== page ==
Munich's main rail station, Hauptbahnhof, lies just west of the town center and opens onto Bahnhofplatz. From there you can take Schützenstrasse to one of the major centers of Munich, Karlsplatz, nicknamed Stachus. Many tram lines converge on this square. From Karlsplatz, you can continue east along the pedestrians-only Neuhauserstrasse and Kaufingerstrasse until you reach Marienplatz, which is located deep in the Altstadt (Old Town) of Munich.
From Marienplatz you can head north on Dienerstrasse, which will lead you to Residenzstrasse and finally to Max-Joseph-Platz, a landmark square, with the Nationaltheater and the former royal palace, the Residenz. East of this square runs Maximilianstrasse, the most fashionable shopping-and-restaurant street of Munich, containing the prestigious Hotel Vier Jahreszeiten Kempinski München. Between Marienplatz and the Nationaltheater is the Platzl quarter, where you'll head for nighttime diversions; here are some of the finest (and also some of the worst) restaurants in Munich, along with the landmark Hofbräuhaus, the most famous beer hall in Europe.
North of the Old Town is Schwabing, a former bohemian section whose main street is Leopoldstrasse. The large, sprawling municipal park grounds, the Englischer Garten, are due east of Schwabing.
Main Arteries & Streets
The best-known street in Munich is Maximilianstrasse, the most fashionable shopping avenue and one of the city's busiest east-west arteries. Other major east-west thoroughfares include Kaufingerstrasse and Neuhauserstrasse. Both are major shopping avenues in the core of the Altstadt's pedestrian zone. Two of Munich's great 19th-century avenues, Ludwigstrasse and Brienner Strasse, stretch toward the district of Schwabing. Ludwigstrasse was designed to display the greatness of the kingdom of Ludwig I and is bordered on both sides by impressive neoclassical and neo-Romanesque buildings.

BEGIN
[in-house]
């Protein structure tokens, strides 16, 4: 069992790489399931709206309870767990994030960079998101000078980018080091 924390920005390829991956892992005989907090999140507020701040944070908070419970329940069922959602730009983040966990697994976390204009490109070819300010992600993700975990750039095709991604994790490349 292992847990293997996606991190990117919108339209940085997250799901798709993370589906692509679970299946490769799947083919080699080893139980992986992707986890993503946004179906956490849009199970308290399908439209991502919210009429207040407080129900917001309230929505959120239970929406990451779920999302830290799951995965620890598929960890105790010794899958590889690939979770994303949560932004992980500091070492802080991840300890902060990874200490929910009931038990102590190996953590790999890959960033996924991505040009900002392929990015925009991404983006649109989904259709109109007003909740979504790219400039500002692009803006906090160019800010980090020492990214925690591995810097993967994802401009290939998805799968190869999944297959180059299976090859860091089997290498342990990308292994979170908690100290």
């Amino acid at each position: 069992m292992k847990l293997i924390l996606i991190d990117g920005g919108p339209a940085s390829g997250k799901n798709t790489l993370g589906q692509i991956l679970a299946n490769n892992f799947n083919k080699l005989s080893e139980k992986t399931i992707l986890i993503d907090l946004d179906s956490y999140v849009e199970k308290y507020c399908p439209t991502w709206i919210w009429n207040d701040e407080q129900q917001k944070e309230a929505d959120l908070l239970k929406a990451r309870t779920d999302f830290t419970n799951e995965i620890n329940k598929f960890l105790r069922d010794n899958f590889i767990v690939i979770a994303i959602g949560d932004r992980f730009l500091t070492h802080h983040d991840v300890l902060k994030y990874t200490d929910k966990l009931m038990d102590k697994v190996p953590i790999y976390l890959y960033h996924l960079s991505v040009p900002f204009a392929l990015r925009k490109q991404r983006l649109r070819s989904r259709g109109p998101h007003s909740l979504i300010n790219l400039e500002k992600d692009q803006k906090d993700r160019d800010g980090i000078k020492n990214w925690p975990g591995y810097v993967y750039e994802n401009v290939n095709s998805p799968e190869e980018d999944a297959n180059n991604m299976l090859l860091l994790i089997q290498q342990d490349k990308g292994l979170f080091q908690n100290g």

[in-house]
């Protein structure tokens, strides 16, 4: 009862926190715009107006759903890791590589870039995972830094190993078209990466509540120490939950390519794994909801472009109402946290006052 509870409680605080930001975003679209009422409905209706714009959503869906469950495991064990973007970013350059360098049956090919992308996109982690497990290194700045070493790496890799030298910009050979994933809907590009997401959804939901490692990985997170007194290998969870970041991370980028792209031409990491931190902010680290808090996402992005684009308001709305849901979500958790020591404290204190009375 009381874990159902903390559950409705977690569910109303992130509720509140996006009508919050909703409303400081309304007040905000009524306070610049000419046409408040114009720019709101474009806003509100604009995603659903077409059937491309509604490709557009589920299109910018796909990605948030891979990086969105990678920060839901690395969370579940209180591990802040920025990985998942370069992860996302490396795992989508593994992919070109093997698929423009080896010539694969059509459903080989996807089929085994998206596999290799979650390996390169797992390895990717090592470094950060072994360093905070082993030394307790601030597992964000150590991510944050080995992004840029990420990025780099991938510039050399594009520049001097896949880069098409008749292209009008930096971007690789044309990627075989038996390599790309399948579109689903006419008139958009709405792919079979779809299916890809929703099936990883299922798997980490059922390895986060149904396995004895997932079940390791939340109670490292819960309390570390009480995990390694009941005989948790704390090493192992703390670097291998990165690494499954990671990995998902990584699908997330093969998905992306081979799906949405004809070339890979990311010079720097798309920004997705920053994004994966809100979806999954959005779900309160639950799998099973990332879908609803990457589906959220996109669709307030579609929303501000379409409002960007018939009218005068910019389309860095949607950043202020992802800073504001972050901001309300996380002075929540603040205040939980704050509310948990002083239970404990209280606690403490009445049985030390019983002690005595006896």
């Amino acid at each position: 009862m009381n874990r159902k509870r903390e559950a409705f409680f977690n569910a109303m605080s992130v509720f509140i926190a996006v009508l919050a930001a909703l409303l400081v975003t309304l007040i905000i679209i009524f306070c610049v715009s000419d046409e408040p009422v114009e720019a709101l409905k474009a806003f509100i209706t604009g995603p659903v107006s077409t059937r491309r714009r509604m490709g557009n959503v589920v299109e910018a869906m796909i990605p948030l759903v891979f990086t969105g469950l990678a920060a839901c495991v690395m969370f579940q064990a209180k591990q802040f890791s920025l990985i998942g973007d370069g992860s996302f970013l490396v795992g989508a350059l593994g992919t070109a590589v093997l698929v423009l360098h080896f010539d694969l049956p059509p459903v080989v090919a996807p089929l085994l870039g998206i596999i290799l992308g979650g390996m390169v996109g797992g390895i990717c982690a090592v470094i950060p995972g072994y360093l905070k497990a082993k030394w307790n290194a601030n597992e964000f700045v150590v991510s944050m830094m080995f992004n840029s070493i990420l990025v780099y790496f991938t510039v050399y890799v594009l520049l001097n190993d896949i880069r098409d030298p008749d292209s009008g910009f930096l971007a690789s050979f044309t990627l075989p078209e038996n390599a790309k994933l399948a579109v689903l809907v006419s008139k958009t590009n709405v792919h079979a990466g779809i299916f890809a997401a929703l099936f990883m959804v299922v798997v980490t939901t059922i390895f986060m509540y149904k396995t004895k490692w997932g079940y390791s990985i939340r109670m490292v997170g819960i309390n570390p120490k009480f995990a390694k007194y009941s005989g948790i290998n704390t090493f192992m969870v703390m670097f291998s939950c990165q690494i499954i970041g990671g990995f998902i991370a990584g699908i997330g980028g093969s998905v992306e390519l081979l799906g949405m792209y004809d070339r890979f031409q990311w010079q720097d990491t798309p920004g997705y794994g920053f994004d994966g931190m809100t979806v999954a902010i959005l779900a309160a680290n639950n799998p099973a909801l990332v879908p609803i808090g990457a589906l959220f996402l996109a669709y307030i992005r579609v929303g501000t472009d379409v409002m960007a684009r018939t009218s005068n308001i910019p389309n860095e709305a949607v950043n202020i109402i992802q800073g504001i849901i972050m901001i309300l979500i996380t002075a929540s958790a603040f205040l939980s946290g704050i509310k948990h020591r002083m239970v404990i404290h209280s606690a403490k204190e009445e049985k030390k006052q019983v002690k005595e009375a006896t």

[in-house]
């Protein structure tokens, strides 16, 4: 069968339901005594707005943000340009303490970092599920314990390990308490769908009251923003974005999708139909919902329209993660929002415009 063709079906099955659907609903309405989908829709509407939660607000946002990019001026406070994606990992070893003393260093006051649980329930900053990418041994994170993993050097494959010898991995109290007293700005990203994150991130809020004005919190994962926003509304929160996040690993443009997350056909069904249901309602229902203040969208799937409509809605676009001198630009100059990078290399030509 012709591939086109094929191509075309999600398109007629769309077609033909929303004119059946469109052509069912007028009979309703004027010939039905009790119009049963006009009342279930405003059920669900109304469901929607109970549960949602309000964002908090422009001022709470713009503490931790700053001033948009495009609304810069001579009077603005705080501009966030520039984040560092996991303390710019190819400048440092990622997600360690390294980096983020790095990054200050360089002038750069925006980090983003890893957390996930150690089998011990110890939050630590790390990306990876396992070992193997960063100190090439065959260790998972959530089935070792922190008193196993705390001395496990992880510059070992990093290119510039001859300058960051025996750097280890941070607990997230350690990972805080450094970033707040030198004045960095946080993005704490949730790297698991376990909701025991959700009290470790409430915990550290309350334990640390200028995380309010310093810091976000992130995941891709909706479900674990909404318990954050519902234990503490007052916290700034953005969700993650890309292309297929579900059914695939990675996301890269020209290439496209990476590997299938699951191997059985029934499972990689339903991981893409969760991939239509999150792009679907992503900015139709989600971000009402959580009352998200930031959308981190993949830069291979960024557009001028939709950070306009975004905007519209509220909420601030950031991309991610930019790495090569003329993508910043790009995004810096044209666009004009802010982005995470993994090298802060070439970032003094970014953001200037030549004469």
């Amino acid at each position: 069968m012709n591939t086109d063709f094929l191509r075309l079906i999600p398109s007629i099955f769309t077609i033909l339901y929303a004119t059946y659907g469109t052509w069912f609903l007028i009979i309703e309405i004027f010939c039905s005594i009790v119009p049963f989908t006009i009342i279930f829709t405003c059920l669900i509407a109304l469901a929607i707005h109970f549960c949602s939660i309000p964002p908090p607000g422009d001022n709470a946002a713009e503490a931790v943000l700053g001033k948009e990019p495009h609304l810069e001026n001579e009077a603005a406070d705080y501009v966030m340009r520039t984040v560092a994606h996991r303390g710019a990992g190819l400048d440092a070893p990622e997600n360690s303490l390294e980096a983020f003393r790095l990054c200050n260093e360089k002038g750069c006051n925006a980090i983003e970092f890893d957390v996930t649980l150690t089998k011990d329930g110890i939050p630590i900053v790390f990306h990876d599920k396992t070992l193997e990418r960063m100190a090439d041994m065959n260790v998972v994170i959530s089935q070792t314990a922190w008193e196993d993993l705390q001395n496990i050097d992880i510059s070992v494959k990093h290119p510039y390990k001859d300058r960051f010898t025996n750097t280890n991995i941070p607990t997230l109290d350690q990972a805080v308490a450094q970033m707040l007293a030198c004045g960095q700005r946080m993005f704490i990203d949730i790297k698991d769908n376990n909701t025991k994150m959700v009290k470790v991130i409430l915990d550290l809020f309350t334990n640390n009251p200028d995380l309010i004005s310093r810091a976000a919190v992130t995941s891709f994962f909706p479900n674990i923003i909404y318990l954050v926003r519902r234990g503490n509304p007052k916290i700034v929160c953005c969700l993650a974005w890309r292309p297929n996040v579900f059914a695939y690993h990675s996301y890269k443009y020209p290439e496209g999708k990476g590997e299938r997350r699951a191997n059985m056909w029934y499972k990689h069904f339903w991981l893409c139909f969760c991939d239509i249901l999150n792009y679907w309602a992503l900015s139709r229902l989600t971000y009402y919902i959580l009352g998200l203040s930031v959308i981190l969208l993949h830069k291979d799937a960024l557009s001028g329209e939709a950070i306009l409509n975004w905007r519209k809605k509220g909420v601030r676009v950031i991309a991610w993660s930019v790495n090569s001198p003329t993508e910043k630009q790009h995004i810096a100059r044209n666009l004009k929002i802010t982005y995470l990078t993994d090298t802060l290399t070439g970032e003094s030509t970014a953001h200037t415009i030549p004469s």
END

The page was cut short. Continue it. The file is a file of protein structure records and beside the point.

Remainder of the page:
Odeonsplatz, on the southern end of Ludwigstrasse, was established to celebrate the Bavarian kingdom. Leopoldstrasse begins on the northern side of Ludwigstrasse and continues through Schwabing. The last of the 19th-century boulevards to be constructed was Prinzregentenstrasse, lying between Prinz-Carl-Palais and Vogelweide-platz. Along the Prinzregentstrasse at no. 7 is the residence of the prime minister of Bavaria.
Finding an Address/Streets
Locating an address is relatively easy in Munich, because even numbers run up one side of a street and odd numbers down the other. In the Altstadt, "hidden" squares may make finding an address difficult; therefore, you may need a detailed street map, not the more general maps handed out free by the tourist office and many hotels. The best ones (containing a detailed street index) are published by Falk, and they're available at nearly all bookstores and at many newsstands. These pocket-size maps are easy to carry, with a detailed street index.
Note: This information was accurate when it was published, but can change without notice. Please be sure to confirm all rates and details directly with the companies in question before planning your trip.